Ian Patterson notes that the air war unleashed on Libya by the Western powers last week coincides very neatly with the 100th anniversary of the first military air strike -- which was launched by a Western power against ... Libya. From The London Review of Books:
The American war against Libya grew in intensity on Sunday, raining death in all directions -- including on civilian vehicles and Libyan forces in full retreat. Behind the full-scale barrage launched by the Nobel Peace Prize Laureate, the armed opposition led by recent henchmen of Moamar Gadafy pressed forward in a military offensive. Libyan soldiers were gunned down as they fled -- a reprise of the "turkey shoot" American forces conducted on retreating Iraqis back in the first glorious Gulf War. (But weren't they supposed to retreat? Wasn't that the purpose of the UN directive? Oh, it's so confusing!)Here's what happened today, following yesterday's hell-storm of 110 Tomahawk missiles:
When the UN intervention into Libya was first announced, we immediately heard how the United States would not be in the forefront of the military action; the lead would be taken by other nations, with US acting largely as a supplier and facilitator for the "broad-based coalition" arrayed against Libya (including some real live Ay-rabs! as the interventionists enthusiastically noted.) But it took less than two days to give the lie to this claim.On Saturday, just after the French -- who have extensive oil interest in Libya -- jumped the gun on the UN coalition and started attacking Libyan ground forces, the United States joined in with a missile attack on Libyan cities. Not a few missiles; not 10 or 30 or 50 missiles -- but a full barrage of 110 Tomahawk missiles, slamming into Tripoli an...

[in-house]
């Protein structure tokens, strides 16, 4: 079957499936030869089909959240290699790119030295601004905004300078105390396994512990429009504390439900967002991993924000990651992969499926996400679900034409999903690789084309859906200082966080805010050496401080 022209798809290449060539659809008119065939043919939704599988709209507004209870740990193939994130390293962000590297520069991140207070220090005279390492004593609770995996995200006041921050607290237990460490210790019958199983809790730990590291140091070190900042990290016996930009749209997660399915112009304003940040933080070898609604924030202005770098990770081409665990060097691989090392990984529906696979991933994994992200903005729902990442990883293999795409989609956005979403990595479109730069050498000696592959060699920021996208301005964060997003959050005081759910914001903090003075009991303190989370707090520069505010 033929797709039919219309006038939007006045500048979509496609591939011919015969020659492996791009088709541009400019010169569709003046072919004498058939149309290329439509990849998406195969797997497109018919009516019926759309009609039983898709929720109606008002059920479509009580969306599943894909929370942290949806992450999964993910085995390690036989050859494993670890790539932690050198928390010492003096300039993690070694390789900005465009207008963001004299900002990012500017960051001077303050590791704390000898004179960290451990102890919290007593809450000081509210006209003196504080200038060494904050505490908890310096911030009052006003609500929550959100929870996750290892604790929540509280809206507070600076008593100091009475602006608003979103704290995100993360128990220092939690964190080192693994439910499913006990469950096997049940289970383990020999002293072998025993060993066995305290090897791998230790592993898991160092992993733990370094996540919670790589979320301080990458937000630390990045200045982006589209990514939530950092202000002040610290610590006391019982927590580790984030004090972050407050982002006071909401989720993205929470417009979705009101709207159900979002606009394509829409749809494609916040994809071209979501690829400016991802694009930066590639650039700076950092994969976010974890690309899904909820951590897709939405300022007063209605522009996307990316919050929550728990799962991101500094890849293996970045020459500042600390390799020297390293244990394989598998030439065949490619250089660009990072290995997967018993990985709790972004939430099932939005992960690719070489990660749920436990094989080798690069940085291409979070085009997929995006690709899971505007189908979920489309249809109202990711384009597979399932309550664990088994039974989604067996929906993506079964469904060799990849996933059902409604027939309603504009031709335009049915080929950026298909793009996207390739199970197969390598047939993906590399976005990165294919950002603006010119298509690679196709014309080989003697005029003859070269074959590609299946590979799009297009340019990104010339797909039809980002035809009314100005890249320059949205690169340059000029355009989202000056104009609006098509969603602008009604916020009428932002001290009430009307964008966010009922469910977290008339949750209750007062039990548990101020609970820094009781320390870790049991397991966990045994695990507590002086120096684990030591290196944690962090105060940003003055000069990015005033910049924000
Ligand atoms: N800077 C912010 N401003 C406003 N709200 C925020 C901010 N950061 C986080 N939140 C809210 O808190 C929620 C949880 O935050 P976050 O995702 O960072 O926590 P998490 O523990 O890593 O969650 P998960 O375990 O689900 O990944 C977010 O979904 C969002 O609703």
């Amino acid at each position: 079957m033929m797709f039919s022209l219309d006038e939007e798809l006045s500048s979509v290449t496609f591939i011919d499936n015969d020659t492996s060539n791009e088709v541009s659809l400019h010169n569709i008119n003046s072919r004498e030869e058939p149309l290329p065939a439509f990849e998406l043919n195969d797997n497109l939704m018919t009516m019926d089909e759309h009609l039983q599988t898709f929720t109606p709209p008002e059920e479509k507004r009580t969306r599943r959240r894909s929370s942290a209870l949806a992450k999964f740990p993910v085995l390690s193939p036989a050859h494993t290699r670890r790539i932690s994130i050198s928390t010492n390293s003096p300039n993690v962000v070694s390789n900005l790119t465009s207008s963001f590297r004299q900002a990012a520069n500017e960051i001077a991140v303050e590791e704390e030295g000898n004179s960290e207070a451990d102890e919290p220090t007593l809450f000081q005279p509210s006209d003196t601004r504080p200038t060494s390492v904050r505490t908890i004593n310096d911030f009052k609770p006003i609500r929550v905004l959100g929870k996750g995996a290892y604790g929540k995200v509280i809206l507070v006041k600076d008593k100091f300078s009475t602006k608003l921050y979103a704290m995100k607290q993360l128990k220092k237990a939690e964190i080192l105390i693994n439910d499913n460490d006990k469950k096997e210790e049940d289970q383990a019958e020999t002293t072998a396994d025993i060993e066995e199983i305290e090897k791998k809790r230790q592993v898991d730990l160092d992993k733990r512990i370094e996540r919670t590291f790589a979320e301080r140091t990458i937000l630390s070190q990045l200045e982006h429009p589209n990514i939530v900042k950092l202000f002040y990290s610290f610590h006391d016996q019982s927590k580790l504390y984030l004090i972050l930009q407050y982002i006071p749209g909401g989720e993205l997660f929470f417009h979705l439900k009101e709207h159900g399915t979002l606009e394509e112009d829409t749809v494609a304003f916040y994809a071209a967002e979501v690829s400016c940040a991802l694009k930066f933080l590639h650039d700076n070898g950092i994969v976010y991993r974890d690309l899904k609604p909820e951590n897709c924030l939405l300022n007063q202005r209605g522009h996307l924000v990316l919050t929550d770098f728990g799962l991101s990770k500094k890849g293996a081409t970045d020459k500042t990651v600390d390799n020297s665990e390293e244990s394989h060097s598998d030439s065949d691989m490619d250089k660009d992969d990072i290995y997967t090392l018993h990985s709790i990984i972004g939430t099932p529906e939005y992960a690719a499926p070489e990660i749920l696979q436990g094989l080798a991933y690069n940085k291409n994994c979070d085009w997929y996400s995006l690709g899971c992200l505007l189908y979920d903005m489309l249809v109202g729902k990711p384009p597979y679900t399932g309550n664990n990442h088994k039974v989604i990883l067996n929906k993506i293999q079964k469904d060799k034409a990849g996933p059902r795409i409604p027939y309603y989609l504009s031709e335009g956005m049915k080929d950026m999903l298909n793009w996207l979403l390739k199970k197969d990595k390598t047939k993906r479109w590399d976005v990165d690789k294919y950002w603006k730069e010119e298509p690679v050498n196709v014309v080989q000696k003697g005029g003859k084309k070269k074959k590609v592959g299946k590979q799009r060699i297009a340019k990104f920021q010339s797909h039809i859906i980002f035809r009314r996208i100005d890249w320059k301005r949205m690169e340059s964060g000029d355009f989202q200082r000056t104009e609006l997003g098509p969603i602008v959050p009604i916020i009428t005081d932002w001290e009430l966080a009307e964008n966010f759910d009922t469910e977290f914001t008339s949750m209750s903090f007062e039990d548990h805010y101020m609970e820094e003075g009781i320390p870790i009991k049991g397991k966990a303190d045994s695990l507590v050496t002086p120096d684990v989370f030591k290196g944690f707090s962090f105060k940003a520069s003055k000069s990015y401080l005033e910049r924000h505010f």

I don't want to make a habit of using blog posts to respond to comments, but a reply to a recent piece in which I did just that seemed to me to call for a more substantial response than a comment thread can easily contain. So, begging your indulgence once again, here is the exchange: first the commenter's message, and then my answer.
(UPDATED BELOW)(UPDATED AGAIN)This just in: spurred on by the United States and Saudi Arabia, the UN Security Council has just authorized immediate military intervention in Yemen to stop the government's wanton slaughter of innocent civilians engaging in peaceful protest.
And so now, another war. Led by the United States and the religious extremists in Saudi Arabia, the UN Security Council voted to intervene on behalf of one side in the Libyan civil war. Having already armed and trained Moamar Gadafy's armies and security forces, the Western war-profiteers have now decided to do the same for his opponents.These opponents, it must be noted, are at present led by top players who only weeks ago were at the center of Gadafy's murderous, repressive regime -- which was itself, only weeks ago, considered a worthy partner by Western governments and business interests. As As'ad AbuKhalil -- a fierce critic of Gadafy for many years -- noted today, before the UN vote: